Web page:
It’s pictures from the instillation, I just typed it into google saw some stuff and I was with John and the I typed in “Distant light” into google, this was from John’s recommendation and on the first page of google images was his image. Clicked on it and John immediately fell in love with it. Emailed the guy that night and he replied the same night that the art work was on it’s way and there it was and they are all images based on a installation he made in New York I don’t know if it’s still there, simply that.
I think the enthusiasm of John and his reactions to those images really sealed it for me as it really spoke to him and the title track is his title. “Distant satellites” is from him, he came up with the song title and he wrote that song and Vinnie helped him to finish it but when he told me the name of the song and what that meant I just felt this enormous wave of compassion because I knew what he was saying and five minutes later it was the album title and it was literally as simple as that. The we had a celebratory curry.
Are there any particular influences you’ve had for this album, lyrical or musical wise?
No not really, just allowing the music to express itself really I mean there were a couple of things, like where I’d gone to see Atoms for Peace and what I liked about that was the blending of the analogue and the electric. They had all these great tones and these electronic beats and it was all buzzing synthesizer noises and stuff but at the end of the day it all came down to the song writing which was very strong and the vocals where very strong and that is what did it.
They are great fucking songs and that’s why they are produced in this way and I was just blown away by that and I danced for a hour – hour and half and I haven’t done that in ages. It shook me up a bit and my musical landscape for several reasons Thom Yorke is a very brave musician he’s always prepared to push the limits and he’s prepared to loose people along the way. He really combined elements of the electronic with this lovely piano piece with a pulse underneath it and I felt like a different musician to the one I was when I walked in. That brought onto the song “Distant satellites”
Which probably would have come up anyway but it was a real confirmation that we should start to bring in the laptop a little bit more, as I say that probably would have happened anyway but it was a confirmation that we need to be a little bit braver and that’s what we’ve done on this album hence the second half of the album being different.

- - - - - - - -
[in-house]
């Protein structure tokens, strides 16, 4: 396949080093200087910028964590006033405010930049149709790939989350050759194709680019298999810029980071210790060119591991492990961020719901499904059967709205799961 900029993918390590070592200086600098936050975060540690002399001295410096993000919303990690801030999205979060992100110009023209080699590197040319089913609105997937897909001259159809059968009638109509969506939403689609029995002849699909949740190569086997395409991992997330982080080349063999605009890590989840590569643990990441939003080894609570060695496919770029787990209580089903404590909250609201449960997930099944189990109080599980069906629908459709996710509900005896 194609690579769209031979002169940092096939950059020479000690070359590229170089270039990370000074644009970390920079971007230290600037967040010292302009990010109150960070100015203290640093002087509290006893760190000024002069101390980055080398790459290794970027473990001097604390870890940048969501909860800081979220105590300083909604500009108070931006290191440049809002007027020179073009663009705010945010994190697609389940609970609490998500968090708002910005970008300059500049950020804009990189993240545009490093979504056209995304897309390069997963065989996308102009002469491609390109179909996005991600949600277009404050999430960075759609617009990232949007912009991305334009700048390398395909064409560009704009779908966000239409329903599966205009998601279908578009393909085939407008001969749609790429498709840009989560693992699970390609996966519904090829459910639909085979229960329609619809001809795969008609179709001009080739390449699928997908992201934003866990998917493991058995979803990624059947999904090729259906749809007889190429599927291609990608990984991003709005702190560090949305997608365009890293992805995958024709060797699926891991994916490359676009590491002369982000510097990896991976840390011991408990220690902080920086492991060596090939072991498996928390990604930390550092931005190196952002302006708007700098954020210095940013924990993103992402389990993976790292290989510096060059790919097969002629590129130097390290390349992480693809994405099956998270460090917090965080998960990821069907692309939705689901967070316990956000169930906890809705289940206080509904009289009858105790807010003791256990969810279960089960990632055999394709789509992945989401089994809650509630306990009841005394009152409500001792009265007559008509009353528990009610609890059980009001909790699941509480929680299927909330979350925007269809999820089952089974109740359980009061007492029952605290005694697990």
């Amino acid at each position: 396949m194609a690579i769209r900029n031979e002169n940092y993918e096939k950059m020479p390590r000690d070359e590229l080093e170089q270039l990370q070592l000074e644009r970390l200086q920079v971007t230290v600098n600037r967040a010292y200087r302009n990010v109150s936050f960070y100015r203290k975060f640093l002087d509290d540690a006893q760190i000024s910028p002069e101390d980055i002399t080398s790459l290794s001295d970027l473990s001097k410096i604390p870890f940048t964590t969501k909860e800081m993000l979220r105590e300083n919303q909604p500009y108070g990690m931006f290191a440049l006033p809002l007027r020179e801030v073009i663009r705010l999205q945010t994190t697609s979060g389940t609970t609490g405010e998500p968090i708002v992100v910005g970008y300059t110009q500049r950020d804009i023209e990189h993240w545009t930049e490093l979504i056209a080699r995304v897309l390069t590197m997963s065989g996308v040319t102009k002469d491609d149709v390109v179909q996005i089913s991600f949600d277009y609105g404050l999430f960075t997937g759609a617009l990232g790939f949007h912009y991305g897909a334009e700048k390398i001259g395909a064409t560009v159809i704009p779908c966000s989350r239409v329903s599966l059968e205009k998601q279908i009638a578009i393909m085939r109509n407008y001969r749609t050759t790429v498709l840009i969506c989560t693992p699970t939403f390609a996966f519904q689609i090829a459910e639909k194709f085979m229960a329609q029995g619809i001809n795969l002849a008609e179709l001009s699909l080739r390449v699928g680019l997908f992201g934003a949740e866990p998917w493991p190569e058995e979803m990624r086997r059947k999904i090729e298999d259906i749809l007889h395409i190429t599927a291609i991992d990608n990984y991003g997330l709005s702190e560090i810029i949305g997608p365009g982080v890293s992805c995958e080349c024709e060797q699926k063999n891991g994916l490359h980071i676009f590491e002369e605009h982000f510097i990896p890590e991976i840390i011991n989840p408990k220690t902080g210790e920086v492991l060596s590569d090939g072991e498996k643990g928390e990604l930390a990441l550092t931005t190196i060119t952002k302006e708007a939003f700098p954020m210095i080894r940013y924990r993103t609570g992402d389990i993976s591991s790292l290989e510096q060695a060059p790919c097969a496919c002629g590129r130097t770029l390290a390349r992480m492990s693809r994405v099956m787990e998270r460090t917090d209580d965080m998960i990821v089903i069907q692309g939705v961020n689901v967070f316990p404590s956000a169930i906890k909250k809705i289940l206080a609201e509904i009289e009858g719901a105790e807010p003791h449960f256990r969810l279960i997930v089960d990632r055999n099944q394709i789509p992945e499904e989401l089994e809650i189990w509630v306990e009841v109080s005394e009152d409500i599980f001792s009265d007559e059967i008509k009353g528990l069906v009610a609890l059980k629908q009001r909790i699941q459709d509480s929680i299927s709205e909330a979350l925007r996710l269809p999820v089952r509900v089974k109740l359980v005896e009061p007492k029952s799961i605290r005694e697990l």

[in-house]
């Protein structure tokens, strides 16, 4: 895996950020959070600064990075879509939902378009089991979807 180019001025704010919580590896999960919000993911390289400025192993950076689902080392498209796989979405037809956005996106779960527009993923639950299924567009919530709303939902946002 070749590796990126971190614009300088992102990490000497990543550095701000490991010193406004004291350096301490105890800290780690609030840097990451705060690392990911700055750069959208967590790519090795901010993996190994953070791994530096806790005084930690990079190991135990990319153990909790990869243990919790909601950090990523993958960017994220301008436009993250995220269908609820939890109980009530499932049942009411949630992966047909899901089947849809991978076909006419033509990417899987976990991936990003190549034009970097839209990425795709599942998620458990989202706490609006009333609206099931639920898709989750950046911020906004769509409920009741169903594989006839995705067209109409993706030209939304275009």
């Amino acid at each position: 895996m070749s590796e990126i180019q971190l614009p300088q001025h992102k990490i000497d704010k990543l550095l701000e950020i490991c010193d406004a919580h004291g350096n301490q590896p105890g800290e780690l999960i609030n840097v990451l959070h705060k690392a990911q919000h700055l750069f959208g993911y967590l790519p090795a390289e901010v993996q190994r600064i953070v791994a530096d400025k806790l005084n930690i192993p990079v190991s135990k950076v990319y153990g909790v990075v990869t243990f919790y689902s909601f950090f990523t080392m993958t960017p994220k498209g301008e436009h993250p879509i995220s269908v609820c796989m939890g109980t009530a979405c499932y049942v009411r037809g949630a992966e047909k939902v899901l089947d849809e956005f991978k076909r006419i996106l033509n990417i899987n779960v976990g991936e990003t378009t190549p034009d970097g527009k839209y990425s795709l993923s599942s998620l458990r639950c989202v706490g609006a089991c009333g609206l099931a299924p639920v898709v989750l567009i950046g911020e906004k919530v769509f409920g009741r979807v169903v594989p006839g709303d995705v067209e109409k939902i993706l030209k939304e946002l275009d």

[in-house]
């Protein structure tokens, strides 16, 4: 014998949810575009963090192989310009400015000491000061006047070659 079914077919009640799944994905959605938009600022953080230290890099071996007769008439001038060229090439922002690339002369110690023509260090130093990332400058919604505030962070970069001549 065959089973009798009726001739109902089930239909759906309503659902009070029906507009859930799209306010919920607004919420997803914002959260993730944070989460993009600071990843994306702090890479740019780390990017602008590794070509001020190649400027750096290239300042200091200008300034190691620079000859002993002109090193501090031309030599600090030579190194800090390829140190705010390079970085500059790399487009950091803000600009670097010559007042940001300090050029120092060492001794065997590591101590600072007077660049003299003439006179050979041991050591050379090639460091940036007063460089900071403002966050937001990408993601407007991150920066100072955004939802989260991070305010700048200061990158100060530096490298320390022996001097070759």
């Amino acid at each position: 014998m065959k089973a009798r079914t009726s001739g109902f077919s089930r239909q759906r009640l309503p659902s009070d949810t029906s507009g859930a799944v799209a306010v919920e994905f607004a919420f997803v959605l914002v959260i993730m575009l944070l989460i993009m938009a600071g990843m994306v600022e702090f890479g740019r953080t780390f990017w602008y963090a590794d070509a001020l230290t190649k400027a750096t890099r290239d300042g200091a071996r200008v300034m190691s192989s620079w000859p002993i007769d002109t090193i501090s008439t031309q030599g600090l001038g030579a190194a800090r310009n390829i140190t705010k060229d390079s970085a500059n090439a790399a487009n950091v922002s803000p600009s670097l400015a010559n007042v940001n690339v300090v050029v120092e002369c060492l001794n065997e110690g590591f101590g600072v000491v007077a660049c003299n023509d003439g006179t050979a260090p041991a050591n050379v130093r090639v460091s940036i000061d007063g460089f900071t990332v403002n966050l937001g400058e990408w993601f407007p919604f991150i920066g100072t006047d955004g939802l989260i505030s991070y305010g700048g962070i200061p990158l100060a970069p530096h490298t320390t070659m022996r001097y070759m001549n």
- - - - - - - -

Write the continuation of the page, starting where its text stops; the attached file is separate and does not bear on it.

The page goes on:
Will there be any artistic input from Lasse Hoile within the tracks video releases?
Well we’ve been talking to him but it’s a bit early days, the art for the album was done separately already completed and they didn’t even know who Anathema were. We are talking to him about but we shall see how we get on.
What was the experience of recording a live concert like?
Funnily enough everyone was really nervous and on the second song I made a conscious decision to just stop worrying about what could go wrong I don’t really play much in one of the songs I just play piano I just had a moment where I took it all in to just stop worrying so I just listened to the orchestra listened to the vocalists and felt solid with the road crew we had and enjoyed playing to the audience and it was quite electric and it was the best gig of the whole tour. I think making the choice to enjoy it and I think you can see I am relaxed and dare I say it you can see everyone in the band is.
What are your plans for the rest of the year?
Lots of touring, there is a full tour August lots of live shows, lots of acoustic stuff and then I guess I’ll get together with Vinnie and John and start thinking about new songs at some point so maybe this time next year we’ll start on demos for the next album.
Thank you very much for talking us today
Anathema return with latest release Distant Satellites(2014) Which is out on the 9th June 2014